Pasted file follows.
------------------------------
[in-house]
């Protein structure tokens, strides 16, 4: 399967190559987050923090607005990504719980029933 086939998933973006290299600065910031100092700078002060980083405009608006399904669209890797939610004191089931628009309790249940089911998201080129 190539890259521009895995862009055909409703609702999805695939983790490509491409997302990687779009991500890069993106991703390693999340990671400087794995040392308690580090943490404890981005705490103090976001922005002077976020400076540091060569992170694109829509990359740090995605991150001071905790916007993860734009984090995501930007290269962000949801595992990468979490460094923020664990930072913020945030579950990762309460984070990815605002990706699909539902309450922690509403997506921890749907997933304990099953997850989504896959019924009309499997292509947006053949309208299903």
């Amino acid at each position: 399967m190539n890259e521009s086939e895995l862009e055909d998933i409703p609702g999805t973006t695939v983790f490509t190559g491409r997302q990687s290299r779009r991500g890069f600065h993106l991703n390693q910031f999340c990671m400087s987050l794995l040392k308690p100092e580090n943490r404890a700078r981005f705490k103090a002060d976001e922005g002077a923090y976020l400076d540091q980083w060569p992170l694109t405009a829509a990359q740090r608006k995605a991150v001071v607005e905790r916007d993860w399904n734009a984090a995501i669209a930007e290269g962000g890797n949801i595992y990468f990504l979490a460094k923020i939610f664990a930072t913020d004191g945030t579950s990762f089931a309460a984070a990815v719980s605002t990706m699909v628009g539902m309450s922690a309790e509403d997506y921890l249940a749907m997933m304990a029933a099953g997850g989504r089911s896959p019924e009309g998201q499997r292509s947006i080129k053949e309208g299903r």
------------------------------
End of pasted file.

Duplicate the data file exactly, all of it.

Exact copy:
[in-house]
């Protein structure tokens, strides 16, 4: 399967190559987050923090607005990504719980029933 086939998933973006290299600065910031100092700078002060980083405009608006399904669209890797939610004191089931628009309790249940089911998201080129 190539890259521009895995862009055909409703609702999805695939983790490509491409997302990687779009991500890069993106991703390693999340990671400087794995040392308690580090943490404890981005705490103090976001922005002077976020400076540091060569992170694109829509990359740090995605991150001071905790916007993860734009984090995501930007290269962000949801595992990468979490460094923020664990930072913020945030579950990762309460984070990815605002990706699909539902309450922690509403997506921890749907997933304990099953997850989504896959019924009309499997292509947006053949309208299903």
């Amino acid at each position: 399967m190539n890259e521009s086939e895995l862009e055909d998933i409703p609702g999805t973006t695939v983790f490509t190559g491409r997302q990687s290299r779009r991500g890069f600065h993106l991703n390693q910031f999340c990671m400087s987050l794995l040392k308690p100092e580090n943490r404890a700078r981005f705490k103090a002060d976001e922005g002077a923090y976020l400076d540091q980083w060569p992170l694109t405009a829509a990359q740090r608006k995605a991150v001071v607005e905790r916007d993860w399904n734009a984090a995501i669209a930007e290269g962000g890797n949801i595992y990468f990504l979490a460094k923020i939610f664990a930072t913020d004191g945030t579950s990762f089931a309460a984070a990815v719980s605002t990706m699909v628009g539902m309450s922690a309790e509403d997506y921890l249940a749907m997933m304990a029933a099953g997850g989504r089911s896959p019924e009309g998201q499997r292509s947006i080129k053949e309208g299903r």